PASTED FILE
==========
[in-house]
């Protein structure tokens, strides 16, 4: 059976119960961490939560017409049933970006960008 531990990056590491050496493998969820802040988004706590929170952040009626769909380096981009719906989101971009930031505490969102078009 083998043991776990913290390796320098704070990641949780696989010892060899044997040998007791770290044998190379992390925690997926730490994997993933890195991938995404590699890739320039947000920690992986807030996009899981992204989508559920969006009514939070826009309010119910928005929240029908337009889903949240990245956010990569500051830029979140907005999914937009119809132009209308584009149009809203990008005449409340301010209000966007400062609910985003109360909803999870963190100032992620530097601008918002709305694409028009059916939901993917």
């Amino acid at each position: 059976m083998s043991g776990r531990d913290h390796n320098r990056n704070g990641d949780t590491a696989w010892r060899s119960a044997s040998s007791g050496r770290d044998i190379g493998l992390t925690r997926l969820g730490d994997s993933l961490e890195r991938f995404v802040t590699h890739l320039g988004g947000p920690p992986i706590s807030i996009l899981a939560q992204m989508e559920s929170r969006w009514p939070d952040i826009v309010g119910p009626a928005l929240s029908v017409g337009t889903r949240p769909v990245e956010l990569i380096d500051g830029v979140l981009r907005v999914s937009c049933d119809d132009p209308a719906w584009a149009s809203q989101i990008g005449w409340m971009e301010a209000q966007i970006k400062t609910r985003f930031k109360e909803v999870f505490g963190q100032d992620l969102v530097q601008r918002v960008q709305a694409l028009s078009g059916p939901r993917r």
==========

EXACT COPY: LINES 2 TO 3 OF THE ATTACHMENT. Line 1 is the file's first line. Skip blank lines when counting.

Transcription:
């Protein structure tokens, strides 16, 4: 059976119960961490939560017409049933970006960008 531990990056590491050496493998969820802040988004706590929170952040009626769909380096981009719906989101971009930031505490969102078009 083998043991776990913290390796320098704070990641949780696989010892060899044997040998007791770290044998190379992390925690997926730490994997993933890195991938995404590699890739320039947000920690992986807030996009899981992204989508559920969006009514939070826009309010119910928005929240029908337009889903949240990245956010990569500051830029979140907005999914937009119809132009209308584009149009809203990008005449409340301010209000966007400062609910985003109360909803999870963190100032992620530097601008918002709305694409028009059916939901993917």
């Amino acid at each position: 059976m083998s043991g776990r531990d913290h390796n320098r990056n704070g990641d949780t590491a696989w010892r060899s119960a044997s040998s007791g050496r770290d044998i190379g493998l992390t925690r997926l969820g730490d994997s993933l961490e890195r991938f995404v802040t590699h890739l320039g988004g947000p920690p992986i706590s807030i996009l899981a939560q992204m989508e559920s929170r969006w009514p939070d952040i826009v309010g119910p009626a928005l929240s029908v017409g337009t889903r949240p769909v990245e956010l990569i380096d500051g830029v979140l981009r907005v999914s937009c049933d119809d132009p209308a719906w584009a149009s809203q989101i990008g005449w409340m971009e301010a209000q966007i970006k400062t609910r985003f930031k109360e909803v999870f505490g963190q100032d992620l969102v530097q601008r918002v960008q709305a694409l028009s078009g059916p939901r993917r």